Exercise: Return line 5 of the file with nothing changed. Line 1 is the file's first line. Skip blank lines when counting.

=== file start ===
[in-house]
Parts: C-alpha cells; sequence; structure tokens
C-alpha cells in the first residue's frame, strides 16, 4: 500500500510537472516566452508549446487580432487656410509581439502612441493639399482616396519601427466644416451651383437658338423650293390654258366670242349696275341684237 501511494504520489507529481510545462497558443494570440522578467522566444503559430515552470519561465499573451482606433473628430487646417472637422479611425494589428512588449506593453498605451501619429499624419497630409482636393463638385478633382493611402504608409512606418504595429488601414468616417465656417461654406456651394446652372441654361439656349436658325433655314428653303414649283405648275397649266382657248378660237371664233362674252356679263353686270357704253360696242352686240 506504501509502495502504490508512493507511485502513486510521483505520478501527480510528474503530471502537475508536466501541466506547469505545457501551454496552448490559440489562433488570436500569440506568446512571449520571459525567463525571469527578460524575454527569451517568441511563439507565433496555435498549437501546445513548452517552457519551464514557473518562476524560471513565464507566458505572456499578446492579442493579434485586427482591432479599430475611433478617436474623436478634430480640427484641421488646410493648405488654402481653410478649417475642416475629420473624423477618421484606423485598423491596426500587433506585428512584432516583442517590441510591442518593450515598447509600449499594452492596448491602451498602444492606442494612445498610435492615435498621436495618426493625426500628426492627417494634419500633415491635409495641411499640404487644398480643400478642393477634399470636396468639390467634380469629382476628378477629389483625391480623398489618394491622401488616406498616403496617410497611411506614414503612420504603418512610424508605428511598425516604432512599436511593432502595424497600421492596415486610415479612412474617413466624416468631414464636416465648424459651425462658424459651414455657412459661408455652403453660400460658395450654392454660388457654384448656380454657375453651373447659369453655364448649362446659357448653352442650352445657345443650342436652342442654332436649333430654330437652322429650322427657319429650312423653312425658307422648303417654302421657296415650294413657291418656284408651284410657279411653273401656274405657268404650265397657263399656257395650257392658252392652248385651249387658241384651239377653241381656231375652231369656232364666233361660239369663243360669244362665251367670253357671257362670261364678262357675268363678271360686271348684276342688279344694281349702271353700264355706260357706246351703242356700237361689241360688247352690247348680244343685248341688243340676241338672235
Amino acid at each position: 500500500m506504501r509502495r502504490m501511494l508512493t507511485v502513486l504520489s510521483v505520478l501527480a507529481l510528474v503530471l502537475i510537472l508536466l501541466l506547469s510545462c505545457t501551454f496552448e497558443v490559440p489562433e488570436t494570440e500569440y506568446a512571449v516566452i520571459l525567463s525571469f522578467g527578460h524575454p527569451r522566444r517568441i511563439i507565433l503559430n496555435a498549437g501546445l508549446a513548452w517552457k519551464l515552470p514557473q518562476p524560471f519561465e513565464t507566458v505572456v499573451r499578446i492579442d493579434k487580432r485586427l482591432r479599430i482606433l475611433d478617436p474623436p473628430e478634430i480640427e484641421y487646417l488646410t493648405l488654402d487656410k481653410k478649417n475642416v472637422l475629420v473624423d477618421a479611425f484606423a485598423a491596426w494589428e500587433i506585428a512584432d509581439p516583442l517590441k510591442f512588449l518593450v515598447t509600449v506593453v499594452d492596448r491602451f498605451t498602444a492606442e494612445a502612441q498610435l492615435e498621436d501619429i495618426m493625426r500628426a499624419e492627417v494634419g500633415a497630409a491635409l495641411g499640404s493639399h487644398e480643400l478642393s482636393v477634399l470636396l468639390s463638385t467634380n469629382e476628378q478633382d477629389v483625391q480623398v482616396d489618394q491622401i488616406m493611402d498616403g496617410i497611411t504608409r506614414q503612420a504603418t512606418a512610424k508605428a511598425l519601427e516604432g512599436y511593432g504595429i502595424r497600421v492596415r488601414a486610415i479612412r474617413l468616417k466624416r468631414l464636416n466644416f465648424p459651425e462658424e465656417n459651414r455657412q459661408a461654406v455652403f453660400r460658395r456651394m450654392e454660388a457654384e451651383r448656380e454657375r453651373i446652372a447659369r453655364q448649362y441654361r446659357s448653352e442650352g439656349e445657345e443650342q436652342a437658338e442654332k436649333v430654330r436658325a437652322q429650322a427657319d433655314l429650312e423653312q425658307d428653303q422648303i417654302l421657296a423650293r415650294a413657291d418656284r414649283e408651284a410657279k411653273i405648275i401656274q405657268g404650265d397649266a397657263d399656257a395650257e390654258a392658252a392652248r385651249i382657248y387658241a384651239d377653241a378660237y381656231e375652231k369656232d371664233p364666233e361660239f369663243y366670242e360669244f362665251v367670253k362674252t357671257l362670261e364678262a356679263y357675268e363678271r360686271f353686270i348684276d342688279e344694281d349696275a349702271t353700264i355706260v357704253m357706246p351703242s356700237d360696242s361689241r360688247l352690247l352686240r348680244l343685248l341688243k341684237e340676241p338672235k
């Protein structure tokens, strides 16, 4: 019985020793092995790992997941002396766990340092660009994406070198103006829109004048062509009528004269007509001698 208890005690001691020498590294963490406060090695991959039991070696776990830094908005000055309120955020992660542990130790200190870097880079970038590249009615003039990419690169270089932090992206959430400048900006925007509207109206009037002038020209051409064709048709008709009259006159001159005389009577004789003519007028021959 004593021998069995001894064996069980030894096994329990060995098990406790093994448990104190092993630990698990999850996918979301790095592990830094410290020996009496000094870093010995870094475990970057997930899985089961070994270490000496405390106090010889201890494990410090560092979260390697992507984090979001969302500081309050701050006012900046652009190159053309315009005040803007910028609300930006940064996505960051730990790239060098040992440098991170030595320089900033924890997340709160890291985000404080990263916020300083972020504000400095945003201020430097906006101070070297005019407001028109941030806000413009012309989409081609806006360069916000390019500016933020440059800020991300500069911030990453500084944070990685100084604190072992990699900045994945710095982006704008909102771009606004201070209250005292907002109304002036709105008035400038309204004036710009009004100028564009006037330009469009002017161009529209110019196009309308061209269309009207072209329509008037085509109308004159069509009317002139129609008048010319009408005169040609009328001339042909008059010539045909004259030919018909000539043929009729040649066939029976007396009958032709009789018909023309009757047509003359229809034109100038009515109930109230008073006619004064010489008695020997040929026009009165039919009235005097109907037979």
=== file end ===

């Protein structure tokens, strides 16, 4: 019985020793092995790992997941002396766990340092660009994406070198103006829109004048062509009528004269007509001698 208890005690001691020498590294963490406060090695991959039991070696776990830094908005000055309120955020992660542990130790200190870097880079970038590249009615003039990419690169270089932090992206959430400048900006925007509207109206009037002038020209051409064709048709008709009259006159001159005389009577004789003519007028021959 004593021998069995001894064996069980030894096994329990060995098990406790093994448990104190092993630990698990999850996918979301790095592990830094410290020996009496000094870093010995870094475990970057997930899985089961070994270490000496405390106090010889201890494990410090560092979260390697992507984090979001969302500081309050701050006012900046652009190159053309315009005040803007910028609300930006940064996505960051730990790239060098040992440098991170030595320089900033924890997340709160890291985000404080990263916020300083972020504000400095945003201020430097906006101070070297005019407001028109941030806000413009012309989409081609806006360069916000390019500016933020440059800020991300500069911030990453500084944070990685100084604190072992990699900045994945710095982006704008909102771009606004201070209250005292907002109304002036709105008035400038309204004036710009009004100028564009006037330009469009002017161009529209110019196009309308061209269309009207072209329509008037085509109308004159069509009317002139129609008048010319009408005169040609009328001339042909008059010539045909004259030919018909000539043929009729040649066939029976007396009958032709009789018909023309009757047509003359229809034109100038009515109930109230008073006619004064010489008695020997040929026009009165039919009235005097109907037979």